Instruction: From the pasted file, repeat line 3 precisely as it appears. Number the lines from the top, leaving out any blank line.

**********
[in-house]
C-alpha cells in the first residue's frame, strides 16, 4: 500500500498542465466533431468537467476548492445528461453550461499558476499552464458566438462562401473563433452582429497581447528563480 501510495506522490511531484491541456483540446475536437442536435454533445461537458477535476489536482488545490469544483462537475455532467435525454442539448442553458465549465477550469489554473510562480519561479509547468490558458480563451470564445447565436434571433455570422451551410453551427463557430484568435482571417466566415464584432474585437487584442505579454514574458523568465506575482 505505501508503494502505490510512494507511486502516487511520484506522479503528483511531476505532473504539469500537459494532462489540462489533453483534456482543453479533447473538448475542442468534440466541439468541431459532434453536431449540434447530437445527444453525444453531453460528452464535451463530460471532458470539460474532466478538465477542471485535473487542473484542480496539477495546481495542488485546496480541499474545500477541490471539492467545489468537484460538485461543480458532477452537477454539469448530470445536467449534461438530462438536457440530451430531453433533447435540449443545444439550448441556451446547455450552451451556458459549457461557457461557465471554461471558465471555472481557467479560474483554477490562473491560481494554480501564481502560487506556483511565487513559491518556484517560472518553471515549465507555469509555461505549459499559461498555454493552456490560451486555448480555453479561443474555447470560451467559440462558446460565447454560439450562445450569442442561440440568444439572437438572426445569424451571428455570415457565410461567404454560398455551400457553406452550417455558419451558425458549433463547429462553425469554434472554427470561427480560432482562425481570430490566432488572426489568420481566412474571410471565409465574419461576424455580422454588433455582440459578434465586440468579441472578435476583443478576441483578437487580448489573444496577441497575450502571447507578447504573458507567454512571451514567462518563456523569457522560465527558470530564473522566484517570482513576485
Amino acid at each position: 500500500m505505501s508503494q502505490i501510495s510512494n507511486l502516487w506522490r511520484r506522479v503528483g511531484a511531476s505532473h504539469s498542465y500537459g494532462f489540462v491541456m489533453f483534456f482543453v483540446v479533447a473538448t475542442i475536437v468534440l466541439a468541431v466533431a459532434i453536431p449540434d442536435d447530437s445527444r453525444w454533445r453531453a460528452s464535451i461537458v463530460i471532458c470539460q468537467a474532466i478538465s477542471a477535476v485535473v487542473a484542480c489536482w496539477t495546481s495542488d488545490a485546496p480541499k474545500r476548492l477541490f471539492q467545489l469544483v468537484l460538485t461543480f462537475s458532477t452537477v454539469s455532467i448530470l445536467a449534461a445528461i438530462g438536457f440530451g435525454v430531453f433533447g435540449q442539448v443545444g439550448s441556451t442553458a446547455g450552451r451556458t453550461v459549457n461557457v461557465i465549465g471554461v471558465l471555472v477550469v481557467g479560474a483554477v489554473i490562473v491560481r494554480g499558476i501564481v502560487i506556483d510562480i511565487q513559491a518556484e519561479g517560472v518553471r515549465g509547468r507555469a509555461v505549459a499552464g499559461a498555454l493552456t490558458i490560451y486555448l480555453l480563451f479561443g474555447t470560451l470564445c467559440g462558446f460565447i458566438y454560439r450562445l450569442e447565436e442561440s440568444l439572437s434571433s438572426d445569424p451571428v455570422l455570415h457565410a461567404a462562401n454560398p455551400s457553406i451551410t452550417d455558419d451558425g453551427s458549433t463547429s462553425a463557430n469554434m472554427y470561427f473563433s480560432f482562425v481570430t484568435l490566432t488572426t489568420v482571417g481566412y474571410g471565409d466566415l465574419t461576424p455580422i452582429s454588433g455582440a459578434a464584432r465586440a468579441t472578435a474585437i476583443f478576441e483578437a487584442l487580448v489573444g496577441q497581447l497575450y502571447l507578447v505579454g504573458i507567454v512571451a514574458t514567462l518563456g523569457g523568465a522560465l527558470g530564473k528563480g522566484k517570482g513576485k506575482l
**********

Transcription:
Amino acid at each position: 500500500m505505501s508503494q502505490i501510495s510512494n507511486l502516487w506522490r511520484r506522479v503528483g511531484a511531476s505532473h504539469s498542465y500537459g494532462f489540462v491541456m489533453f483534456f482543453v483540446v479533447a473538448t475542442i475536437v468534440l466541439a468541431v466533431a459532434i453536431p449540434d442536435d447530437s445527444r453525444w454533445r453531453a460528452s464535451i461537458v463530460i471532458c470539460q468537467a474532466i478538465s477542471a477535476v485535473v487542473a484542480c489536482w496539477t495546481s495542488d488545490a485546496p480541499k474545500r476548492l477541490f471539492q467545489l469544483v468537484l460538485t461543480f462537475s458532477t452537477v454539469s455532467i448530470l445536467a449534461a445528461i438530462g438536457f440530451g435525454v430531453f433533447g435540449q442539448v443545444g439550448s441556451t442553458a446547455g450552451r451556458t453550461v459549457n461557457v461557465i465549465g471554461v471558465l471555472v477550469v481557467g479560474a483554477v489554473i490562473v491560481r494554480g499558476i501564481v502560487i506556483d510562480i511565487q513559491a518556484e519561479g517560472v518553471r515549465g509547468r507555469a509555461v505549459a499552464g499559461a498555454l493552456t490558458i490560451y486555448l480555453l480563451f479561443g474555447t470560451l470564445c467559440g462558446f460565447i458566438y454560439r450562445l450569442e447565436e442561440s440568444l439572437s434571433s438572426d445569424p451571428v455570422l455570415h457565410a461567404a462562401n454560398p455551400s457553406i451551410t452550417d455558419d451558425g453551427s458549433t463547429s462553425a463557430n469554434m472554427y470561427f473563433s480560432f482562425v481570430t484568435l490566432t488572426t489568420v482571417g481566412y474571410g471565409d466566415l465574419t461576424p455580422i452582429s454588433g455582440a459578434a464584432r465586440a468579441t472578435a474585437i476583443f478576441e483578437a487584442l487580448v489573444g496577441q497581447l497575450y502571447l507578447v505579454g504573458i507567454v512571451a514574458t514567462l518563456g523569457g523568465a522560465l527558470g530564473k528563480g522566484k517570482g513576485k506575482l